North Yorkshire – Settle to Appleby by Train

In the morning we had a very fine Yorkshire Breakfast.  A Yorkshire Breakfast is really just a full English but most places now try and regionalise it  with some variations. 

The one above is my attempt at a Little Chef breakfast.  Keeping it simple, bacon, sausage fried egg with mushrooms, fried potato, black pudding and baked beans in a separate dish.  I do think that it is important to have baked beans in a separate dish.  I imagine the Queen has baked beans in a separate dish but Prime Minister Boris Johnson eats them out of the tin.

A Full Scottish Breakfast has haggis and potato cakes, a Full Irish has white pudding, a Full Welsh has Penclawdd cockle and laverbread cake and the menu is in a funny made up language and in Cornwall they have hog’s pudding an especially unpleasant combination of pork meat and fat, suet, bread, oatmeal or pearl barley and formed into a large unnatural looking sausage.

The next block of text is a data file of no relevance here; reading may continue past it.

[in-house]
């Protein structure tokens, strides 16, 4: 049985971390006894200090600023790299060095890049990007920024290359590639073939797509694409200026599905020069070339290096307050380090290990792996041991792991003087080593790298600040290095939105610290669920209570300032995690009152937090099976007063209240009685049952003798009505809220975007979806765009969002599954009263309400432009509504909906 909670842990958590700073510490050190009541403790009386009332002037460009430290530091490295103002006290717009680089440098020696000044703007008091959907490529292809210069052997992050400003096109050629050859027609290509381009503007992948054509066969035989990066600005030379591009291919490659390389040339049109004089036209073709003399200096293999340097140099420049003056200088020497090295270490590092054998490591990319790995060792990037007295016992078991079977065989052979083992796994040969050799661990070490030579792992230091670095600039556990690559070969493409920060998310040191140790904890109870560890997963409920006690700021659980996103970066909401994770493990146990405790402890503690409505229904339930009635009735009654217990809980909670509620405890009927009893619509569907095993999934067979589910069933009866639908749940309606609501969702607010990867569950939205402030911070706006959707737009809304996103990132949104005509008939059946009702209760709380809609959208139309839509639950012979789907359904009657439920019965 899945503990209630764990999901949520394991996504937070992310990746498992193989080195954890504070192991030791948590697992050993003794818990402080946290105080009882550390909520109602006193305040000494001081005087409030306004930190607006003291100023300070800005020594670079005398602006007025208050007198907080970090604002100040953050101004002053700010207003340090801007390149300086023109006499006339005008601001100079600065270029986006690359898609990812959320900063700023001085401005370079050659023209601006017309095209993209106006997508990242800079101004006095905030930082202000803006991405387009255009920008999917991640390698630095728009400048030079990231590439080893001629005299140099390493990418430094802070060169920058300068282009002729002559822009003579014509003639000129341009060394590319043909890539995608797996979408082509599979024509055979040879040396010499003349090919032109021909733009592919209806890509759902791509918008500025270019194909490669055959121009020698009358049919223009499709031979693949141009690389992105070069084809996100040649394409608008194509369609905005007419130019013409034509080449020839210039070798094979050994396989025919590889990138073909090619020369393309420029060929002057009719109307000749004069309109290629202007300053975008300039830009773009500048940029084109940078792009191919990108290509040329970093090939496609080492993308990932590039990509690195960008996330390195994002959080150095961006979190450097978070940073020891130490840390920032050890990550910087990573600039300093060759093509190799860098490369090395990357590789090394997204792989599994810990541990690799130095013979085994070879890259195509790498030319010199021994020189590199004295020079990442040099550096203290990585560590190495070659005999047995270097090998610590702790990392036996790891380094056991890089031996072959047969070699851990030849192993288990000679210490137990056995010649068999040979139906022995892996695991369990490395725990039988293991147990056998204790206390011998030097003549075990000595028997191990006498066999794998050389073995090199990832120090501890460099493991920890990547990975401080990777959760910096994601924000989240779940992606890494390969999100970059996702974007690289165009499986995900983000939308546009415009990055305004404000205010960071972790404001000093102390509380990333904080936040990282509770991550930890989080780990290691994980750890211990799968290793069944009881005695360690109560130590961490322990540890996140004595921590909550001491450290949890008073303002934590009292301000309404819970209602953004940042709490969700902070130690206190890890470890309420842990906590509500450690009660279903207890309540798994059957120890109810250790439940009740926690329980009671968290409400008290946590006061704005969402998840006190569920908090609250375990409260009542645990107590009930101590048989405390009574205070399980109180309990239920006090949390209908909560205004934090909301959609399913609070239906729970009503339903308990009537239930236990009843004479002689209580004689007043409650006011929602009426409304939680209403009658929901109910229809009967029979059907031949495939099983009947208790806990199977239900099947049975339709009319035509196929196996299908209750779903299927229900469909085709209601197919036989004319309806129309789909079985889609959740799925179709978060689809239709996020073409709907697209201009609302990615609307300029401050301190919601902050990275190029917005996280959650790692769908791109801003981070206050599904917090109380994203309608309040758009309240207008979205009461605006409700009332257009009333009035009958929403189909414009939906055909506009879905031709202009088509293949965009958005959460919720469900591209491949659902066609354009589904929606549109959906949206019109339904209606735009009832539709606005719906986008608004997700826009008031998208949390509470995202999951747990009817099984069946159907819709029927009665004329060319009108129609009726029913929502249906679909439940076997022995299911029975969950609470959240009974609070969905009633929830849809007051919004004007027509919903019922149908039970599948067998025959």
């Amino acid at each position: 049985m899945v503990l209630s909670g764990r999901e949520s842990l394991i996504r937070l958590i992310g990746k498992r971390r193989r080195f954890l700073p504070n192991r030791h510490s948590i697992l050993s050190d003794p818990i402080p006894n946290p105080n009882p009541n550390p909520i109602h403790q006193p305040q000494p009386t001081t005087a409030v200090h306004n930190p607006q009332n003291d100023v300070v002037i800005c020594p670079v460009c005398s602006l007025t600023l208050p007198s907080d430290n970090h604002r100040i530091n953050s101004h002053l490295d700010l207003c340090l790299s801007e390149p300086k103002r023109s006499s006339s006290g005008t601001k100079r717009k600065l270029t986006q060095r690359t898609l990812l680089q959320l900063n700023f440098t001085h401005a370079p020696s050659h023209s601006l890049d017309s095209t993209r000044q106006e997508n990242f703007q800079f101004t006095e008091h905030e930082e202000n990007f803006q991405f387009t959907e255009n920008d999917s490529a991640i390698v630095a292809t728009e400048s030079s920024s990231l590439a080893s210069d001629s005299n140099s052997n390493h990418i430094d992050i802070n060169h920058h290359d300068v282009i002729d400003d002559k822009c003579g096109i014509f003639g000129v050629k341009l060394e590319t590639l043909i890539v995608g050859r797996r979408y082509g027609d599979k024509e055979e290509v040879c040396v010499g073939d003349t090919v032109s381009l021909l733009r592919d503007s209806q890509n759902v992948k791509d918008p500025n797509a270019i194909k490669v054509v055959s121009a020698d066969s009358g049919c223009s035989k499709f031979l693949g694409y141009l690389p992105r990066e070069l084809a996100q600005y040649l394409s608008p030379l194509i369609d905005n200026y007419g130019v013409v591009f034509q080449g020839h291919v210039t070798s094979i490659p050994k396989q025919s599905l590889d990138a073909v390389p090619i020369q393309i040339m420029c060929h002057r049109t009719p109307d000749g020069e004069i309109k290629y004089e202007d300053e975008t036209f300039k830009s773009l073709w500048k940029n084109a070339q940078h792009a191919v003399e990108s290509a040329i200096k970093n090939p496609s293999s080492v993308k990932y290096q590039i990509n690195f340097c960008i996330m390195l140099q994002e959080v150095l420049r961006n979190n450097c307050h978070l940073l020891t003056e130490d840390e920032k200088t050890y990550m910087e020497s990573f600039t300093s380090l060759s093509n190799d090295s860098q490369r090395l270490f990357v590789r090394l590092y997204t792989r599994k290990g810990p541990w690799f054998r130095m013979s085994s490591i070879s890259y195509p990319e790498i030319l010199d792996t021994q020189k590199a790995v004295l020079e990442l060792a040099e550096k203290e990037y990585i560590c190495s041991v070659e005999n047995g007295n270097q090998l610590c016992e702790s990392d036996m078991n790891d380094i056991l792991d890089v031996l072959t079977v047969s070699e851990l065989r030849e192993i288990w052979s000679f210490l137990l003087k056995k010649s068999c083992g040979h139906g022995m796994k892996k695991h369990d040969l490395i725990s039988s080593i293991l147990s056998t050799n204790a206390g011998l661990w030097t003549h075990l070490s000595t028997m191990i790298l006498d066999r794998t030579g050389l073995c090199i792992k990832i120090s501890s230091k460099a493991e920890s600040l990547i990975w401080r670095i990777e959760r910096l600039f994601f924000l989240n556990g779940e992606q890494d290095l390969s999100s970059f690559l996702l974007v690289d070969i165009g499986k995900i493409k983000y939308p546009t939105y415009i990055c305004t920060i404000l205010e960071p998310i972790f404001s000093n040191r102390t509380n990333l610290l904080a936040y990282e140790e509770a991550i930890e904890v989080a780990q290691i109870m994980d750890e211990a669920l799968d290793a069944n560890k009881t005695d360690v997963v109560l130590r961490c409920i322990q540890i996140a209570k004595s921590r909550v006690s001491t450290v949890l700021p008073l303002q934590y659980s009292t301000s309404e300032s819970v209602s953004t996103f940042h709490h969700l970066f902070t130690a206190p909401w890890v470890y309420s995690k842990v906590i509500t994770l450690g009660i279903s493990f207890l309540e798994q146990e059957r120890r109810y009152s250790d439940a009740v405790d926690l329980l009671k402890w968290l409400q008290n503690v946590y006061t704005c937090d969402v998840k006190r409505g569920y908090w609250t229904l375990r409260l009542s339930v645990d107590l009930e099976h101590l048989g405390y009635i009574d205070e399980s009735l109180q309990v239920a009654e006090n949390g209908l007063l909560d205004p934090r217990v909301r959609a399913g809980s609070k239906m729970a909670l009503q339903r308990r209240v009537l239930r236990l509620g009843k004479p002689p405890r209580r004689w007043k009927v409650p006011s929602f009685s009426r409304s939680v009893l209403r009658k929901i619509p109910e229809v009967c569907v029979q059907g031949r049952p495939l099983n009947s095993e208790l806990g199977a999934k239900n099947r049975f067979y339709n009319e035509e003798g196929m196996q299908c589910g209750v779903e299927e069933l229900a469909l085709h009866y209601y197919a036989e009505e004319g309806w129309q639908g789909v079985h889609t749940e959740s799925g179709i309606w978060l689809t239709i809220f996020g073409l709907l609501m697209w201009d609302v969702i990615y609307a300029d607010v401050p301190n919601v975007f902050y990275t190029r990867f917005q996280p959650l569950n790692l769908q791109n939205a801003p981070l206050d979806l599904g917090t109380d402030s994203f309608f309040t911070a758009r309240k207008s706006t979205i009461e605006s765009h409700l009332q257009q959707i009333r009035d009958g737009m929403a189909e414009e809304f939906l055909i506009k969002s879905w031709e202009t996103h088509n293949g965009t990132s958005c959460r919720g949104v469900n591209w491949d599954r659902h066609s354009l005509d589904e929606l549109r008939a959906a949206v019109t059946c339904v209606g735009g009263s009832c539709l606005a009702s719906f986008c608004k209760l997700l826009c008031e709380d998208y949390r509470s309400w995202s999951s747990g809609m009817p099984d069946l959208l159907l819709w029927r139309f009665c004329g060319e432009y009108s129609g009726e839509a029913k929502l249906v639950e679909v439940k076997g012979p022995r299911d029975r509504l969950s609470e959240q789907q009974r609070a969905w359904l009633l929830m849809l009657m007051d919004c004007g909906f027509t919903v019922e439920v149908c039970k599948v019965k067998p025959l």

A Full Australian Breakfast looks very similar but the Full American loads it up with waffles and pancakes and they can’t cook bacon properly.

So today we were going on a train journey on the famous Settle to Carlisle line across the Pennines, the so called backbone of England.  We were going from Settle to Appleby so not quite all the way to the border town.

In terms of distance it was only a short drive to Settle but Yorkshire roads are very narrow and at times unpredictable so it took rather longer than anticipated.  And at some point we missed an important turn so now it took even longer.  After an hour or so we arrived at the Ribblehead Viaduct.

The Ribblehead Viaduct or Batty Moss Viaduct carries the Settle–Carlisle railway across the fabulously named Batty Moss Valley and was built a hundred and fifty years or so ago, it is thirty miles north-west of Skipton and twenty-five miles south-east of Kendal and is a Grade II listed structure.